Z axis Slider - Stepper Motor Capacity

Question for anyone who has done an upgrade to your Z Axis:

I’ve decided to upgrade my Z Axis with a ball screw slider kit to gain a bit more capacity and reliability. One of the options available is increasing the capacity of the stepper motor for more torque. I asked the support line at carbide what is the capacity of the standard controller board for supply to the steppers. Unfortunately they didn’t give me a technical answer as to the capacity stating the Nema 23 2.0 A supplied steppers is all they tested.

The options I have are a couple of Nema 23 Steppers that provide 50% increase & a 100% increase in output torque, but both of these draw 2.8 A

My questions to anyone who has upgraded to a Slider:

  1. Did you need upgrade the stepper motor as well as the mechanics of the Z axis or was current stepper strong enough ?

  2. Has anyone tested a larger draw stepper motor with the standard Carbide Controller ? I don’t really want to experiment and blow up my board by drawing to much current.

Thanks in advance for any advice.


The ballscrew itself adds plenty of torque…you won’t need more.

The driver will only supply 2A…that motor will never reach it’s full capabilities, but your board would be fine. That said, see my answer to question one.

What ballscrew axis are you getting?

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Fantastic, my plan was to try the ballscrew with the original stepper, was just thinking of the next step if the stepper didn’t drive the screw system. I’m going with the CNC4NEWBIE latest version. On the latest revision he totally replaces the carriage which. brings the center of gravity closer to the X axis bar which has got to be better for stability.
If this works out I’ll try and raise the Y Axis rails to get a bit more capacity in height. Most of my business is in the 1.5 to 2.5 thick, but been asked to carve details on 4x4 posts.

Got a link?

Does it use a ball screw or a lead screw? The lead screw won’t handle the load a ball screw can, and it won’t be as fast or efficient. Maybe that’s why he recommends the stepper upgrade?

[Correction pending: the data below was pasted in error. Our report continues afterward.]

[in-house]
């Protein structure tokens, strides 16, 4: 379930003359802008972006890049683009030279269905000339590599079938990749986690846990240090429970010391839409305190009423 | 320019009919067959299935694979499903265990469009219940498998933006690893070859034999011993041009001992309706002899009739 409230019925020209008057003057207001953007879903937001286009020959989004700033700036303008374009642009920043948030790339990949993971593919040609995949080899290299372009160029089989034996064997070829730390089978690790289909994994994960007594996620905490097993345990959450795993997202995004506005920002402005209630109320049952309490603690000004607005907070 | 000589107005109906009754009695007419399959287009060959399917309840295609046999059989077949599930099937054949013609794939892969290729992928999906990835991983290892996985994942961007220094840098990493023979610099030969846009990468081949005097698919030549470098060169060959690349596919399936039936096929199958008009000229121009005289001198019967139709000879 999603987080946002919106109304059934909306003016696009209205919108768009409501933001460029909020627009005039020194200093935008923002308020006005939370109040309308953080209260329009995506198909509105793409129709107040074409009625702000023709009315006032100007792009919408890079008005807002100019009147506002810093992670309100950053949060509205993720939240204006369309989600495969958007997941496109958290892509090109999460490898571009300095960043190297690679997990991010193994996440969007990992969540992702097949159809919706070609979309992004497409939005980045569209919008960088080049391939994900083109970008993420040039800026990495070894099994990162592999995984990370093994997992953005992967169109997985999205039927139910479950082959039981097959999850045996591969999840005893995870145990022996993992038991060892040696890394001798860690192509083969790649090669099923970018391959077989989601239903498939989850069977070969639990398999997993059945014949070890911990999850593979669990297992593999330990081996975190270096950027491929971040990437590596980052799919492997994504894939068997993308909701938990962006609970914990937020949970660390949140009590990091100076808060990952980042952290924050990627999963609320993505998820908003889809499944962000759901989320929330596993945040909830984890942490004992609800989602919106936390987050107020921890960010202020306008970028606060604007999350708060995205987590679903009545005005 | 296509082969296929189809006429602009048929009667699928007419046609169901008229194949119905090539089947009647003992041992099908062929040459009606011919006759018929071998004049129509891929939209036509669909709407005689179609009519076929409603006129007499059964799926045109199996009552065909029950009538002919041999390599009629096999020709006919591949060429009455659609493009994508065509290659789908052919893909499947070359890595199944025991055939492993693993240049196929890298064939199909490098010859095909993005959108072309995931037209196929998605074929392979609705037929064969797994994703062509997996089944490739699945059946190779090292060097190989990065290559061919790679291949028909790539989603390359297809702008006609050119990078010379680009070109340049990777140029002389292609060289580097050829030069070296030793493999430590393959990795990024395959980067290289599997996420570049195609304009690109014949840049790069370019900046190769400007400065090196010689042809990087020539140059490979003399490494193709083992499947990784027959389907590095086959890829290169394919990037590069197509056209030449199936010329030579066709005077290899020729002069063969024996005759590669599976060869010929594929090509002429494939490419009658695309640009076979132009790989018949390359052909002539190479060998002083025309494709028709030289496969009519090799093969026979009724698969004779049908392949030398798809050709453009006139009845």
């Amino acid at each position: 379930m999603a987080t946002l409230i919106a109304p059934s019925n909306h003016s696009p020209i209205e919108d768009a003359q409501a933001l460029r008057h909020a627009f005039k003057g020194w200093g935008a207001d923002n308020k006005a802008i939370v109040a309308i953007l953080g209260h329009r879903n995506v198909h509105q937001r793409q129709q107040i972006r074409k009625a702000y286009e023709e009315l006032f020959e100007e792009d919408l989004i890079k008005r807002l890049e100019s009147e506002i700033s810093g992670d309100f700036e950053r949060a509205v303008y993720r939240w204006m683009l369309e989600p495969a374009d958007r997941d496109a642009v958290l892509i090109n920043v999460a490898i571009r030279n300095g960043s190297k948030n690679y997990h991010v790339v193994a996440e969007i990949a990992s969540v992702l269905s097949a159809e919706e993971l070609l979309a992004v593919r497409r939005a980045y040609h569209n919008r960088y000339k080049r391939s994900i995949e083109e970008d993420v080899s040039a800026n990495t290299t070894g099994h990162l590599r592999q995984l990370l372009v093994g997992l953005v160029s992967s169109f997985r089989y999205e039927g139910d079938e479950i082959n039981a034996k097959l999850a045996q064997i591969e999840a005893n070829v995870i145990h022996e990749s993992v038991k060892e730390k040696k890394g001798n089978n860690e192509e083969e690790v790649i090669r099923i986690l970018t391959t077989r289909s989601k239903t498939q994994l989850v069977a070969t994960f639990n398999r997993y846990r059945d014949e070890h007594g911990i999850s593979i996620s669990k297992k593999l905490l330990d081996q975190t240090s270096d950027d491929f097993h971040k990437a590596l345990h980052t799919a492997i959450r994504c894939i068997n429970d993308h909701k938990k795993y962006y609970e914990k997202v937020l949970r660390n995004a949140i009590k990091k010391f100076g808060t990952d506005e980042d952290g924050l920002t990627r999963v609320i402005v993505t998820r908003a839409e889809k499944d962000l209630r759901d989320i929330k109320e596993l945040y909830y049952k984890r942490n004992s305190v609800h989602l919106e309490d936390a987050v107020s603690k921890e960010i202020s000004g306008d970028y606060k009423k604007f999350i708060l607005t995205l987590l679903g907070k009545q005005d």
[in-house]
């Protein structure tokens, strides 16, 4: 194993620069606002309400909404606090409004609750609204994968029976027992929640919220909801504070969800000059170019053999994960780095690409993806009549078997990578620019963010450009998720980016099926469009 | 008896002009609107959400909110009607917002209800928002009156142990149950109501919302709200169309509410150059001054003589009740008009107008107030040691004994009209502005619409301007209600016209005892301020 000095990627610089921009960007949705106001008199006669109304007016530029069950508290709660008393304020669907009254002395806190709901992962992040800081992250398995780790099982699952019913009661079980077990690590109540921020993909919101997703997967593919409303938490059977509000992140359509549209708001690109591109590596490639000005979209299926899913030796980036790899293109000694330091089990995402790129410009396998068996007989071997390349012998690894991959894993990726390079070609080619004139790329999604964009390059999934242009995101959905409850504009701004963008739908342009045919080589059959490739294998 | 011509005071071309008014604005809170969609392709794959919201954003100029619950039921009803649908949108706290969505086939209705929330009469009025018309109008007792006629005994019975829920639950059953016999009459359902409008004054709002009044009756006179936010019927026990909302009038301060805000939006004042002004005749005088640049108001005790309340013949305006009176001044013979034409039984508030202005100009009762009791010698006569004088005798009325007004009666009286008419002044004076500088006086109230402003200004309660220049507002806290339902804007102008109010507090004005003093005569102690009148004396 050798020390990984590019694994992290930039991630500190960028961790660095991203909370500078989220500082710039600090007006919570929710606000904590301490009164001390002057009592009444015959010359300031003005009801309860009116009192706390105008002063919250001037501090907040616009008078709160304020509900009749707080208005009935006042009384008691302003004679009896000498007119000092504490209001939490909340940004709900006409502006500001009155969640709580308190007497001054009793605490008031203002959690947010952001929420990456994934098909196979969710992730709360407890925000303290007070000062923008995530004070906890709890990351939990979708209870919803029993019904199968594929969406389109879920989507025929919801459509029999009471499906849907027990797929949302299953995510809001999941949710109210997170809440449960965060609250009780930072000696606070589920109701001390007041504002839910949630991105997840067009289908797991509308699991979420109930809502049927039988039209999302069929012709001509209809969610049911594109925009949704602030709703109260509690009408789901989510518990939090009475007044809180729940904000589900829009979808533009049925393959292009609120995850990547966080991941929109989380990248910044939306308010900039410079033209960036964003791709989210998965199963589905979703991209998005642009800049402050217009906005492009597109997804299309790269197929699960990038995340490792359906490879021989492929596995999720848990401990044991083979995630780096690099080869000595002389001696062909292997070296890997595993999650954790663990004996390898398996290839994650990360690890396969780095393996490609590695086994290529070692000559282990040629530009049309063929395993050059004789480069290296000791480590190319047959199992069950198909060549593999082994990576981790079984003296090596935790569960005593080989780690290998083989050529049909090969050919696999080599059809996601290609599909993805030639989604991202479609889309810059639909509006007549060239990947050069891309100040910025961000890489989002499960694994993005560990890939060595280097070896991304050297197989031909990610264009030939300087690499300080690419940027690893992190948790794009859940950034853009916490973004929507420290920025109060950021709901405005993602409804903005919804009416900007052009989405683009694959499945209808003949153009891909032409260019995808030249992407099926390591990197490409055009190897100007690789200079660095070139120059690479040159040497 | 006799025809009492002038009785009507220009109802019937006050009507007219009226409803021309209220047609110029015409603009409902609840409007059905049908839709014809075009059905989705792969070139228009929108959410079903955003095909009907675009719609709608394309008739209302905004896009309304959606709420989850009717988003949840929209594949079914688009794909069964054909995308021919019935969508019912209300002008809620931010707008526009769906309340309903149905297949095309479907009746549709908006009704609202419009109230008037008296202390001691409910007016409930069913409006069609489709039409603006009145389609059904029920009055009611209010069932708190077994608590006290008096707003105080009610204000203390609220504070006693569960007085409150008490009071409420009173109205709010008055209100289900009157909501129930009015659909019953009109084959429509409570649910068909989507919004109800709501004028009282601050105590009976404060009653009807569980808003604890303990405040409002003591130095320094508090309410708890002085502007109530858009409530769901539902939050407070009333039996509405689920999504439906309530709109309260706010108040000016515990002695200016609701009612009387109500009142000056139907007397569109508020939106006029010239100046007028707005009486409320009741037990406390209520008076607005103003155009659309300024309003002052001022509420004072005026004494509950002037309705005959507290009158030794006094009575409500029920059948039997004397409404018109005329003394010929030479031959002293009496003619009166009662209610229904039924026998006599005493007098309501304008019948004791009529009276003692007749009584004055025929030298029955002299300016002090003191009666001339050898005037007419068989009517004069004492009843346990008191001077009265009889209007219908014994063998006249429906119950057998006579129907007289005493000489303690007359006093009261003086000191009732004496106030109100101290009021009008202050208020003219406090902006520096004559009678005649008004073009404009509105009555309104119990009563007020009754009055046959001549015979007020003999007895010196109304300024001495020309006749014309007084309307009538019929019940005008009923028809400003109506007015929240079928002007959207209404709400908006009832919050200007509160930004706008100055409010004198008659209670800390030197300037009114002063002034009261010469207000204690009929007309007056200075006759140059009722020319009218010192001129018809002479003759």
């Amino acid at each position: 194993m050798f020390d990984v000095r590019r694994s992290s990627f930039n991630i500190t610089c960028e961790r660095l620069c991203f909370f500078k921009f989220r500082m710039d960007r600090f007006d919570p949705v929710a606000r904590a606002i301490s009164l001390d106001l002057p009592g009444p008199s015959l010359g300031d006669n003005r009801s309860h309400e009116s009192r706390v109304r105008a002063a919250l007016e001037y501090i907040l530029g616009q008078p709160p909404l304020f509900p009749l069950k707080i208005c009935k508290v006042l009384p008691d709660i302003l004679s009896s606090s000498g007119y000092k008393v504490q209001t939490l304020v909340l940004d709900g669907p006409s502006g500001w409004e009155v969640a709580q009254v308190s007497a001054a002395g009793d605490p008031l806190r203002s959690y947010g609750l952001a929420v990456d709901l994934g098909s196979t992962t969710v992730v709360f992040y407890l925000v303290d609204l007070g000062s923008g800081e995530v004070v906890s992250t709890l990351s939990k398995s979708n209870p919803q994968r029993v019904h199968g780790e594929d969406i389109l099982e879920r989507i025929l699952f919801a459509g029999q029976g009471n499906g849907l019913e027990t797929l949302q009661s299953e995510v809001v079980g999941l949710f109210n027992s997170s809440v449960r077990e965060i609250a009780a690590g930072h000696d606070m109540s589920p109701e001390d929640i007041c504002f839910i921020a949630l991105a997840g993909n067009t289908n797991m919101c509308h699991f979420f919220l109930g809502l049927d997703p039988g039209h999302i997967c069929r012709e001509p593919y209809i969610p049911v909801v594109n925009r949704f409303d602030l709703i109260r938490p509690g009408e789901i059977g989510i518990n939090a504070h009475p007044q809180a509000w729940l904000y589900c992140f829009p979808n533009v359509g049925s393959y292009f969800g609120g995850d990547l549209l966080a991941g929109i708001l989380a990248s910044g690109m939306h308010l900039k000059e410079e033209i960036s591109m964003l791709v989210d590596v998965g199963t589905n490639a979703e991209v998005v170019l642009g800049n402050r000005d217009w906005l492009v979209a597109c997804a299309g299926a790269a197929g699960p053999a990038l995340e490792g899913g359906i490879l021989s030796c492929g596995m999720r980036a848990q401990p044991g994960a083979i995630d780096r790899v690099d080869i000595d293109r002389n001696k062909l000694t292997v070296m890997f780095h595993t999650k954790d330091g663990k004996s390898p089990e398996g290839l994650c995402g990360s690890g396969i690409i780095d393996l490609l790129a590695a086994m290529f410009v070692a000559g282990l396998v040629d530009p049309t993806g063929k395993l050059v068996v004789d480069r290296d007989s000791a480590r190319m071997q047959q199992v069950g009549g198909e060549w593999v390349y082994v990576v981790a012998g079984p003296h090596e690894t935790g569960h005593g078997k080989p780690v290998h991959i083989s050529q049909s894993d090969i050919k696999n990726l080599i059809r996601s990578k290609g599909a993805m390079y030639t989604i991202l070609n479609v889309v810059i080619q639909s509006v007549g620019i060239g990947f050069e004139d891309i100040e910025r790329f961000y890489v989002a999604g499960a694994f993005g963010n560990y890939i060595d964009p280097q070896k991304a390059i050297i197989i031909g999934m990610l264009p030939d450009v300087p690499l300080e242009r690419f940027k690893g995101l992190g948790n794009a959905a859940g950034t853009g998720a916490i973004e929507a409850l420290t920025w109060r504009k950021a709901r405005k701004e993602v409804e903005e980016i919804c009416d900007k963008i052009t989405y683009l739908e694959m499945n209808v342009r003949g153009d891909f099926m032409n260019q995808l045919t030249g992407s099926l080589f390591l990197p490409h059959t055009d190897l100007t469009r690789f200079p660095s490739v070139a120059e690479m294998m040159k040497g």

It uses a fast travel lead screw. https://cnc4newbie.com/store/en/shapeoko-3-slider/shapeoko-3-slider-p90c67/

This is not a ball screw, it’s a lead screw. I have one of the slightly older ones, and honestly, it’s not worth the money for me, I wish I had done the HDZ.

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There are alternatives…
You shouldn’t see more than ~ 70% of the rated current. 2.8 * .7 = 1.98A
If you increase the psu voltage, you can get a lot more torque that way as well. The stock is ~24v, replacing it with a 35v supply can get you about 1/3 more torque.

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Be sure to understand the difference between a ballscrew and a leadscrew. A leadscrew with an anti-backlash nut can have very low backlash, BUT (and it’s a big but) that’s only up to the strength of the spring in the nut - beyond that they have LOTS of backlash. Manageable, but you really should keep an eye on the forces you are producing. Can contribute to chatter in some materials. A ballscrew is driven in such a way that it will continue to have low backlash even at high forces. A ballscrew is also easier to drive (it has a rolling element on a ramp, rather than just a ramp element of a screw), the leadscrew can have much higher friction.


Thanks for the information, I’ll have to see how the unit performs. Looking at the Canada Bearing web site a Ball screw to fit the unit would be about $100 ~ $150. So if performance is no good for what I’m doing it would be looking at upgrading the Stepper for more torque as per one of the ideas here, or just ordering a replacement mechanism to lower required torque.

Why reinvent the wheel (unless it’s something you get enjoyment from accomplishing)?

Mr Beavers design is tried and proven.



Yes, Seen that unit, he did a very nice job of engineering everything in. Unfortunately with the exchange rates to Cnd $ becomes very expensive for me.

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I can certainly appreciate that. I do offer free plans so you can build an early version yourself?


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